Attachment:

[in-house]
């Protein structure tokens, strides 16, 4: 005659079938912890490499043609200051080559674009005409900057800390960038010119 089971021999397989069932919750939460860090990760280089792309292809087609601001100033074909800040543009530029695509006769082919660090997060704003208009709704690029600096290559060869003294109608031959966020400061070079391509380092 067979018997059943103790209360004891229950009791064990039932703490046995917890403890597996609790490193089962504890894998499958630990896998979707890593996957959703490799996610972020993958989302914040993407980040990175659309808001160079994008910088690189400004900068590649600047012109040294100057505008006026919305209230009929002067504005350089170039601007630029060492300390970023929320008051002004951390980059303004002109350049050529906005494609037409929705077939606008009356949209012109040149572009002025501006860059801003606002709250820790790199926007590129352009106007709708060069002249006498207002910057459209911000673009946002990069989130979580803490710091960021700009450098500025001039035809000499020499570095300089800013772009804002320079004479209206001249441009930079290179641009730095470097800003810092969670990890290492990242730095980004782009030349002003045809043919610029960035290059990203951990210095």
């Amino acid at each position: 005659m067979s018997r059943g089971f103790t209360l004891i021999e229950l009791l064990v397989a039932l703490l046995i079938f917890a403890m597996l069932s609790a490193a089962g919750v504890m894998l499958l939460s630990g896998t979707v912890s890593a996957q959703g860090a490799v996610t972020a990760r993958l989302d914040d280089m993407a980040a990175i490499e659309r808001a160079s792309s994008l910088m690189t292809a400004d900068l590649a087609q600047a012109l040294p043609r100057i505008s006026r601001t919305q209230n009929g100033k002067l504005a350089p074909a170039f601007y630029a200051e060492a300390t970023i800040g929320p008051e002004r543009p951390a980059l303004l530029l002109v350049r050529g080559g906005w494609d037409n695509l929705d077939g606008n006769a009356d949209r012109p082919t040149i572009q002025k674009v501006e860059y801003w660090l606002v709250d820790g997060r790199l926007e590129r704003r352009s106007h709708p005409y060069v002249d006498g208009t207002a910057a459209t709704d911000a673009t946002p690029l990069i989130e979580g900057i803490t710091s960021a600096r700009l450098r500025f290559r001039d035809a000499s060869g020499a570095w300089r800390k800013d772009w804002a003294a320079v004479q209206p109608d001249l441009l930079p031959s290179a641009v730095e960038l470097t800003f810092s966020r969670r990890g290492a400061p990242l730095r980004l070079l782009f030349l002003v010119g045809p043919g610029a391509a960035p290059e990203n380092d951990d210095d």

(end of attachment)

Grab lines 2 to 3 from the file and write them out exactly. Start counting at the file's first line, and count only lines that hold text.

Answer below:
């Protein structure tokens, strides 16, 4: 005659079938912890490499043609200051080559674009005409900057800390960038010119 089971021999397989069932919750939460860090990760280089792309292809087609601001100033074909800040543009530029695509006769082919660090997060704003208009709704690029600096290559060869003294109608031959966020400061070079391509380092 067979018997059943103790209360004891229950009791064990039932703490046995917890403890597996609790490193089962504890894998499958630990896998979707890593996957959703490799996610972020993958989302914040993407980040990175659309808001160079994008910088690189400004900068590649600047012109040294100057505008006026919305209230009929002067504005350089170039601007630029060492300390970023929320008051002004951390980059303004002109350049050529906005494609037409929705077939606008009356949209012109040149572009002025501006860059801003606002709250820790790199926007590129352009106007709708060069002249006498207002910057459209911000673009946002990069989130979580803490710091960021700009450098500025001039035809000499020499570095300089800013772009804002320079004479209206001249441009930079290179641009730095470097800003810092969670990890290492990242730095980004782009030349002003045809043919610029960035290059990203951990210095």
């Amino acid at each position: 005659m067979s018997r059943g089971f103790t209360l004891i021999e229950l009791l064990v397989a039932l703490l046995i079938f917890a403890m597996l069932s609790a490193a089962g919750v504890m894998l499958l939460s630990g896998t979707v912890s890593a996957q959703g860090a490799v996610t972020a990760r993958l989302d914040d280089m993407a980040a990175i490499e659309r808001a160079s792309s994008l910088m690189t292809a400004d900068l590649a087609q600047a012109l040294p043609r100057i505008s006026r601001t919305q209230n009929g100033k002067l504005a350089p074909a170039f601007y630029a200051e060492a300390t970023i800040g929320p008051e002004r543009p951390a980059l303004l530029l002109v350049r050529g080559g906005w494609d037409n695509l929705d077939g606008n006769a009356d949209r012109p082919t040149i572009q002025k674009v501006e860059y801003w660090l606002v709250d820790g997060r790199l926007e590129r704003r352009s106007h709708p005409y060069v002249d006498g208009t207002a910057a459209t709704d911000a673009t946002p690029l990069i989130e979580g900057i803490t710091s960021a600096r700009l450098r500025f290559r001039d035809a000499s060869g020499a570095w300089r800390k800013d772009w804002a003294a320079v004479q209206p109608d001249l441009l930079p031959s290179a641009v730095e960038l470097t800003f810092s966020r969670r990890g290492a400061p990242l730095r980004l070079l782009f030349l002003v010119g045809p043919g610029a391509a960035p290059e990203n380092d951990d210095d």